Hamstring Injuries in Athletes: Evidence-Based Treatment

Justin W. Arner, MD; Michael P. McClincy, MD; James P. Bradley, MD


J Am Acad Orthop Surg. 2019;27(23):868-877. 

In This Article

Mechanisms of Injury and Risk Factors

The hamstrings are at increased injury risk because they cross both the hip and knee joints. Injury most commonly occurs during eccentric contraction. The greatest strain occurs at the end of swing phase when the hamstrings eccentrically contract at their maximal elongation before heel strike. Eccentric contraction extends the hip and decreases knee extension from heel strike through stance phase. Intramuscular or musculotendinous injuries most commonly occur during the takeoff phase of running, with the biceps femoris being most commonly injured.[2] In contrast, proximal hamstring avulsions typically occur during eccentric contraction with the hip flexed and knee extended, putting the muscle on maximum tension. The semimembranosus origin is the least likely to rupture, and its intact tissue can help prevent notable tendon retraction.[7]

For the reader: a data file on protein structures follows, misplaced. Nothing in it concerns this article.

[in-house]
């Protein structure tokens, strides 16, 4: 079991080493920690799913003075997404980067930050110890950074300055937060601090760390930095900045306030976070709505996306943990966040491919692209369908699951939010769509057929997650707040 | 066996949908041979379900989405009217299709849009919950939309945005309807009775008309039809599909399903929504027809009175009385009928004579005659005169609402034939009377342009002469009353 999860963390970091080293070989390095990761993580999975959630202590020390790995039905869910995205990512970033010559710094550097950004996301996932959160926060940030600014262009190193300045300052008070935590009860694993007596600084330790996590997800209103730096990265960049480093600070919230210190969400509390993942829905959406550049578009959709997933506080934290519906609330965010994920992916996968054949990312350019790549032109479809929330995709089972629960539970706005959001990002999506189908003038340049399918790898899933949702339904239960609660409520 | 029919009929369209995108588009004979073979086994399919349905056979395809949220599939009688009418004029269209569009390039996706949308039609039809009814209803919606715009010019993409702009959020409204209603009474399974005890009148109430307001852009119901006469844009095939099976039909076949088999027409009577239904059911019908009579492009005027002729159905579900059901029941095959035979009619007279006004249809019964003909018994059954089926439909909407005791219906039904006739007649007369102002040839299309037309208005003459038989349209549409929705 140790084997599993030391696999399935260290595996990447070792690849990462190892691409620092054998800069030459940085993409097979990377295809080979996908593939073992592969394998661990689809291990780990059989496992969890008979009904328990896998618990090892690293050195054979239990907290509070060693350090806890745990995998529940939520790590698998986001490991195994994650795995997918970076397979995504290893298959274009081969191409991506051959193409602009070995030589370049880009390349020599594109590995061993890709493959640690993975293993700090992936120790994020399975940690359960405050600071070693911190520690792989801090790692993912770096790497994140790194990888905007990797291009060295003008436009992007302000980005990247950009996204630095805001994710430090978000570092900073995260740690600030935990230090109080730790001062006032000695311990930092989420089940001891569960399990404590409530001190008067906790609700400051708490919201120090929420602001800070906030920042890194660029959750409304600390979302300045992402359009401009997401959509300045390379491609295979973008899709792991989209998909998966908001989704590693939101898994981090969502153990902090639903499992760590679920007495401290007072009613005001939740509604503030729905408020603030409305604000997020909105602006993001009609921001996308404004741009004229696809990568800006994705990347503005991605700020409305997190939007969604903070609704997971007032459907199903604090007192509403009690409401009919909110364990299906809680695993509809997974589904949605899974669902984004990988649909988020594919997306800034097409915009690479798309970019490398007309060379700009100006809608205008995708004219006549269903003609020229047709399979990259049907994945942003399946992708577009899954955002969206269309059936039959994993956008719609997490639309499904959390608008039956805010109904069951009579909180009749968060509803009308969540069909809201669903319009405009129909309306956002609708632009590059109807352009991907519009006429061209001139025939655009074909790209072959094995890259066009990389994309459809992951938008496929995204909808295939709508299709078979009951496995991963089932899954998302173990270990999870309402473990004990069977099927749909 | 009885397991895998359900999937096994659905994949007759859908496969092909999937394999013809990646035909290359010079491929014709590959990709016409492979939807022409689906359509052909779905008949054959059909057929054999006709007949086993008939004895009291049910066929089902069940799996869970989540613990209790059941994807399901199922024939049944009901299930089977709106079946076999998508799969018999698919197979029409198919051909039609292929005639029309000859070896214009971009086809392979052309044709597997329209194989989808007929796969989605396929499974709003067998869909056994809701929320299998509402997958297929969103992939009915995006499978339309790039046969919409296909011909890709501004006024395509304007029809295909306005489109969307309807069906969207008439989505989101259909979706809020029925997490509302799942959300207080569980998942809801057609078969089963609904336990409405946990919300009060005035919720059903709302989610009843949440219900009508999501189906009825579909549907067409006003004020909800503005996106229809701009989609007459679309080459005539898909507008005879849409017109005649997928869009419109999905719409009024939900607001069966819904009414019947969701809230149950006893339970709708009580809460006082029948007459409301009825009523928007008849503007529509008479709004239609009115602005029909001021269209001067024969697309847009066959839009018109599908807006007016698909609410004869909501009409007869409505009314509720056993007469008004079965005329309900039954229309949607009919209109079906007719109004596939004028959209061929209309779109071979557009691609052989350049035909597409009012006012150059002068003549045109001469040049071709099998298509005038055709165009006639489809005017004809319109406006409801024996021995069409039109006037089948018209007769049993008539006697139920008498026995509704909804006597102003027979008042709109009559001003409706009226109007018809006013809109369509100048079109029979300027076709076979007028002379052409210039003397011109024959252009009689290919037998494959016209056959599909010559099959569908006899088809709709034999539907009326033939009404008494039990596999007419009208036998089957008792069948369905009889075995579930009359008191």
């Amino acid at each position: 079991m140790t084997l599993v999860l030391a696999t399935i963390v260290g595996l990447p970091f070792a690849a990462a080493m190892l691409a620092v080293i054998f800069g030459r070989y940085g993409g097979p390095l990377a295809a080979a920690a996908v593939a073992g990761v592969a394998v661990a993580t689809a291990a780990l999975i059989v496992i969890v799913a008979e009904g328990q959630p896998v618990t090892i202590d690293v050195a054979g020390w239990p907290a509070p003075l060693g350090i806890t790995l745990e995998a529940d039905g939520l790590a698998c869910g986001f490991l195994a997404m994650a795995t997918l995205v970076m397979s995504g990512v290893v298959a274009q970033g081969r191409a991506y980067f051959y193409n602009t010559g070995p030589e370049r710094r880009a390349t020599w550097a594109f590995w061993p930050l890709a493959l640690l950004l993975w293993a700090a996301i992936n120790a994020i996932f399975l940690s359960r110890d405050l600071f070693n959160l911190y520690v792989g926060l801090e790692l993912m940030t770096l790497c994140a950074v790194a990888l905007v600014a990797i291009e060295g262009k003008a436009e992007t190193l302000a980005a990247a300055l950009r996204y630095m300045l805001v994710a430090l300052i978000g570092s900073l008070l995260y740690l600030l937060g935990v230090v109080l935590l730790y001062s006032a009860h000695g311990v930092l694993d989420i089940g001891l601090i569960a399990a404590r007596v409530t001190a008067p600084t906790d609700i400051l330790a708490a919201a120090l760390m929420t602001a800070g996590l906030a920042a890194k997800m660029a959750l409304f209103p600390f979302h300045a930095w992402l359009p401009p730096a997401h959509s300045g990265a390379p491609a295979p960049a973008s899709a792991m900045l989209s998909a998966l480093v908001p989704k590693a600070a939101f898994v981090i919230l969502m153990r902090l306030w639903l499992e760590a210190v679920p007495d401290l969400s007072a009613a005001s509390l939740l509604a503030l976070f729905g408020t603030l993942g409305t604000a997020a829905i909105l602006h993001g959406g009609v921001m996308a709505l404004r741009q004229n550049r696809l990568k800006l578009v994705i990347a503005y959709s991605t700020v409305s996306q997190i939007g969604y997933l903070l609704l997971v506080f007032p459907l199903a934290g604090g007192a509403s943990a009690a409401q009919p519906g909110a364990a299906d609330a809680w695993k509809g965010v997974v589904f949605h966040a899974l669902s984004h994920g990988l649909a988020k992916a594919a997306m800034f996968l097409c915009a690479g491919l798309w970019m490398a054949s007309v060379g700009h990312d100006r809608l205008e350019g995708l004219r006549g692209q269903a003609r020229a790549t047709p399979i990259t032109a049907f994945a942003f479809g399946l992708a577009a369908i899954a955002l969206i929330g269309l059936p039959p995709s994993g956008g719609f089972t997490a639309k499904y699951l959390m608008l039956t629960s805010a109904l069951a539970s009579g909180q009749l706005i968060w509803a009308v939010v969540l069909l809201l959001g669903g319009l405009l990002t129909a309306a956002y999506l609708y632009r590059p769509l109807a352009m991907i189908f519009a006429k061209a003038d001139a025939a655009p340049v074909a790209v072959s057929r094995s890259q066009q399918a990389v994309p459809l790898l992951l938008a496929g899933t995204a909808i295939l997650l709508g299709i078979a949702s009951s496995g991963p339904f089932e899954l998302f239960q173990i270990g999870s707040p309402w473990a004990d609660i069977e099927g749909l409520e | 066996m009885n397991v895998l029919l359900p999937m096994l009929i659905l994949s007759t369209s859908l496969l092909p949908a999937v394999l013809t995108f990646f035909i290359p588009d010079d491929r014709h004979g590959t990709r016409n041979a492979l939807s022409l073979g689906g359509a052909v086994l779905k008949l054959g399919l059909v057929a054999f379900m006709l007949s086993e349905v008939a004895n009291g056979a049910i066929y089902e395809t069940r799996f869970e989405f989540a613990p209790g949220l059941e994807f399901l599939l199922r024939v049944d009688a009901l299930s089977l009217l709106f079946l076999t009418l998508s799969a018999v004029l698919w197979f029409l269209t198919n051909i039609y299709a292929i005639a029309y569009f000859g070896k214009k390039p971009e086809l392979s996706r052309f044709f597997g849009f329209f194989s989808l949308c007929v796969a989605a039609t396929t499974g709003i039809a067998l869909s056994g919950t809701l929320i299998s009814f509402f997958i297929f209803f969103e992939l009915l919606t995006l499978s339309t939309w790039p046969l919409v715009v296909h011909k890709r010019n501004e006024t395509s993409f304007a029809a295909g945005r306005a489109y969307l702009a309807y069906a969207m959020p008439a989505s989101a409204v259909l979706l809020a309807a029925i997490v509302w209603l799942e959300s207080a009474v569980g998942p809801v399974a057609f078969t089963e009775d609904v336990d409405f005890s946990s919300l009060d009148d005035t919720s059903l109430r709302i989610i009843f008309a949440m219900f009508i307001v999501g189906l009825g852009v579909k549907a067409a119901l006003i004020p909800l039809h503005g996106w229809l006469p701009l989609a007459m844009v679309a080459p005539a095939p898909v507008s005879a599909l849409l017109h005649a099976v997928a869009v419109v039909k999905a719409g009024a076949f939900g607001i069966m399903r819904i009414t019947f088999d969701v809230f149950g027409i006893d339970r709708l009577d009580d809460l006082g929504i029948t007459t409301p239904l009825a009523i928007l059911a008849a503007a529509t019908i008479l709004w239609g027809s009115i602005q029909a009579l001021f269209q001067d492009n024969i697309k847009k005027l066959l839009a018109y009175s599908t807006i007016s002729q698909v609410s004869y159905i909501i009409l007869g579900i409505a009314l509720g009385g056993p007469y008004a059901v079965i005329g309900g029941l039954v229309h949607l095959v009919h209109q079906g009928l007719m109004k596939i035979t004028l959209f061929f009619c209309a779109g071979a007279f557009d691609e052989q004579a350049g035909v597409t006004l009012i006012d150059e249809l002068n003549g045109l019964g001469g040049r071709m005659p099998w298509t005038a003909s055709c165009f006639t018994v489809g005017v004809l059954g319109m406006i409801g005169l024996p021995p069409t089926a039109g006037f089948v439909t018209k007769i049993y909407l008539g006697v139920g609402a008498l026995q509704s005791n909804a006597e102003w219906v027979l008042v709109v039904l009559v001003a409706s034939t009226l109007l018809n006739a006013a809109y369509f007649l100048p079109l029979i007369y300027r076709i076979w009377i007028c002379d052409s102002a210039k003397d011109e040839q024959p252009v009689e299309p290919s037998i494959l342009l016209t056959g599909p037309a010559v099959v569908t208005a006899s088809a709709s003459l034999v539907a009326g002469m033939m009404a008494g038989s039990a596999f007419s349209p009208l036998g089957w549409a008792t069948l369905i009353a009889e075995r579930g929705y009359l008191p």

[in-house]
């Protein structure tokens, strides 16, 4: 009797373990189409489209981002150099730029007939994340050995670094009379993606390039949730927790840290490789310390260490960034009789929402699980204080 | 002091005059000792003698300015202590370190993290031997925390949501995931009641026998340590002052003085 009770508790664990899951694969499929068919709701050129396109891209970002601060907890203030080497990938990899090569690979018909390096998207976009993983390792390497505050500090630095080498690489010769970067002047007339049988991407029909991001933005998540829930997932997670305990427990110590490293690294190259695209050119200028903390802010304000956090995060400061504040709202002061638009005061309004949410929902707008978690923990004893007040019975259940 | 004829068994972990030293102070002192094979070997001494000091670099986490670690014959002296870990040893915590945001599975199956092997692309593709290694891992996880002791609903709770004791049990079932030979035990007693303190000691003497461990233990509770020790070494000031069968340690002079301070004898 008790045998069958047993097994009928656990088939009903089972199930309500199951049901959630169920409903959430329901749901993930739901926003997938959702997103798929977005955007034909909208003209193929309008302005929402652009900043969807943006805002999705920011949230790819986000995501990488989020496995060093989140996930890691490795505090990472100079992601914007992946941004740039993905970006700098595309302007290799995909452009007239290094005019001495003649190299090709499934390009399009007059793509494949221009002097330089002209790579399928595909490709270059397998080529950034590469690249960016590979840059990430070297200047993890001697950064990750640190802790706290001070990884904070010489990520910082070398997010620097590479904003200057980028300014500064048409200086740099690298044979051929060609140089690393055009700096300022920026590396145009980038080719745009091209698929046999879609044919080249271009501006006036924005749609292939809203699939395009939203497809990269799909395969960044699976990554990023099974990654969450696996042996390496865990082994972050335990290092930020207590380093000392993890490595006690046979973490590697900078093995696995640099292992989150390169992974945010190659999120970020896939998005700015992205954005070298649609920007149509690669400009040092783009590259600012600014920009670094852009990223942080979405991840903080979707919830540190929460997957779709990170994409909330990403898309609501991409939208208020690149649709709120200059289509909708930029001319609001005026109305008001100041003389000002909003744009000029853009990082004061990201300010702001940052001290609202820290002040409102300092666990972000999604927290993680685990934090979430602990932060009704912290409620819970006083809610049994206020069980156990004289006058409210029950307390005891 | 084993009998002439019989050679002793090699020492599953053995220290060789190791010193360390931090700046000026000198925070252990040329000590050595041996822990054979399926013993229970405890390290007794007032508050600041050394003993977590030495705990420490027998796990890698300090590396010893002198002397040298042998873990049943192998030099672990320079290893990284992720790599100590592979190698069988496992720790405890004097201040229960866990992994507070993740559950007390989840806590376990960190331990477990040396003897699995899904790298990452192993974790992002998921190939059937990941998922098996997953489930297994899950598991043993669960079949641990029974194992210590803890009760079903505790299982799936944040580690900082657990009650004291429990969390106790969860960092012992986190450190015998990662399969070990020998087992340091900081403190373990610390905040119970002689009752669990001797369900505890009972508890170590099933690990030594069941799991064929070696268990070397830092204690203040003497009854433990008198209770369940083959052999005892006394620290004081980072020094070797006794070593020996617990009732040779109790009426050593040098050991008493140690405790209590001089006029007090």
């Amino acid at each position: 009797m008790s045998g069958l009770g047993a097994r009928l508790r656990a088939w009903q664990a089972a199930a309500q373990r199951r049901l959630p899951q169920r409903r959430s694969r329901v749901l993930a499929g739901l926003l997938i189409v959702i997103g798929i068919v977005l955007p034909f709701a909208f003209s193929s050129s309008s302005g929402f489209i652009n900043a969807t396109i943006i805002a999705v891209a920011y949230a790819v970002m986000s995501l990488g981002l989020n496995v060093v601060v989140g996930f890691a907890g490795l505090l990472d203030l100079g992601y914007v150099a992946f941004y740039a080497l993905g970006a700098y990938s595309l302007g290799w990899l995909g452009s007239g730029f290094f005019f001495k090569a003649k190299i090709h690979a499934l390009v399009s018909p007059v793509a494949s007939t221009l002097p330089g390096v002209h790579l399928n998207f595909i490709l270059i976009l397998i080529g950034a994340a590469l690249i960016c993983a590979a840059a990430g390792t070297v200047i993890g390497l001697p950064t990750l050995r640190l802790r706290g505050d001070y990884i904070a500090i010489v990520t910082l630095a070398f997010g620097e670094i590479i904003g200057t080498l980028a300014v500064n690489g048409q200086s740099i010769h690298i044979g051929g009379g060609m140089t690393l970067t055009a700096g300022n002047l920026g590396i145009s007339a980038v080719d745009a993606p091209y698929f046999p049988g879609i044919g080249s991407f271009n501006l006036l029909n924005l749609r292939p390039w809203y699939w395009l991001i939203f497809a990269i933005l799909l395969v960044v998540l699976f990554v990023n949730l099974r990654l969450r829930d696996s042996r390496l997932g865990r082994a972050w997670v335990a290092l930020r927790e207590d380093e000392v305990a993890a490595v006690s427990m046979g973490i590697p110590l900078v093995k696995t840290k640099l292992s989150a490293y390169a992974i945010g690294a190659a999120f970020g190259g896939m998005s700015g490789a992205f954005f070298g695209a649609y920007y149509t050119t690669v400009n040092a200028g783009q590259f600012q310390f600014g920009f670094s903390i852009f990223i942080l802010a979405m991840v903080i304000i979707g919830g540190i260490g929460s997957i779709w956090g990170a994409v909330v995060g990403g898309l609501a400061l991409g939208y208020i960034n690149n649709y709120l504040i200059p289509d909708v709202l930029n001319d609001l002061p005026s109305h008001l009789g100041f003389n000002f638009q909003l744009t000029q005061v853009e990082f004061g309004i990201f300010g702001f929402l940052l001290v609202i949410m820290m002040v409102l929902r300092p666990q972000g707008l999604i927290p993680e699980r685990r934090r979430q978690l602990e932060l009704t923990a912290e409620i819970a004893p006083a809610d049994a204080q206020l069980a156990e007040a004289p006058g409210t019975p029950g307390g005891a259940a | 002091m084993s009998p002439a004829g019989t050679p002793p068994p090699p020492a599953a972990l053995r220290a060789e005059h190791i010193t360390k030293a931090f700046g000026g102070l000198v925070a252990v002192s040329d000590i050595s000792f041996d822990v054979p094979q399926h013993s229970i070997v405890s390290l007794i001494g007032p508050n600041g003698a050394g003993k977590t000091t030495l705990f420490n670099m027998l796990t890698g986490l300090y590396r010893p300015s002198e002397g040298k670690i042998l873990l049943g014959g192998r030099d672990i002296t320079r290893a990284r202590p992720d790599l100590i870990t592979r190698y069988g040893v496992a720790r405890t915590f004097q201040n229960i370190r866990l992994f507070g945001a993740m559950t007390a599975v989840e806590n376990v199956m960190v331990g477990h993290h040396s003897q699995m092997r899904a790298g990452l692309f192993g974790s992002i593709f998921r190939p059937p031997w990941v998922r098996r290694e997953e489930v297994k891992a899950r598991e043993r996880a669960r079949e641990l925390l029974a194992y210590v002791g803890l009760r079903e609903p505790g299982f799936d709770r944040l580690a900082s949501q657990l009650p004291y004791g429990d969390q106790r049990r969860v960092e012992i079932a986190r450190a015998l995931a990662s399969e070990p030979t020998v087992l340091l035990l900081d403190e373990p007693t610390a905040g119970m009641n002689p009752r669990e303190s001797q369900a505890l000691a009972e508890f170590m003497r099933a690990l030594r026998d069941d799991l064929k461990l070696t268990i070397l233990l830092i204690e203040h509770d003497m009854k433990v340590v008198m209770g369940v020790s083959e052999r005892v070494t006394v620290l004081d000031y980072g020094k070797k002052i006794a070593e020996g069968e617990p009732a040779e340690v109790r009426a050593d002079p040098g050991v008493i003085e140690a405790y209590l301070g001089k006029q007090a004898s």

Common risk factors for injury are listed in Table 1 (Supplemental Digital Content 1, http://links.lww.com/JAAOS/A370) as are factors shown not to affect injury.[2,8,9] Risk factors can be grouped into three categories: inadequate preparation (deconditioning, inadequate warm-up, fatigue, dehydration), muscular dysfunction/imbalance (hamstring-quadricep imbalance, hamstring strength deficits, core weakness, muscular recruitment issues), and anatomic abnormalities (leg length inequality, short fascicle length, previous injury).[10] It is postulated that a previous injury leads to a notable recurrence risk because the reparative scar serves as a stress riser adjacent to normal muscle, lowering the threshold for reinjury in areas adjacent to scaring. The quality of scar formation and remodeling is the single most important determinant of subsequent muscle function and risk of reinjury.[2]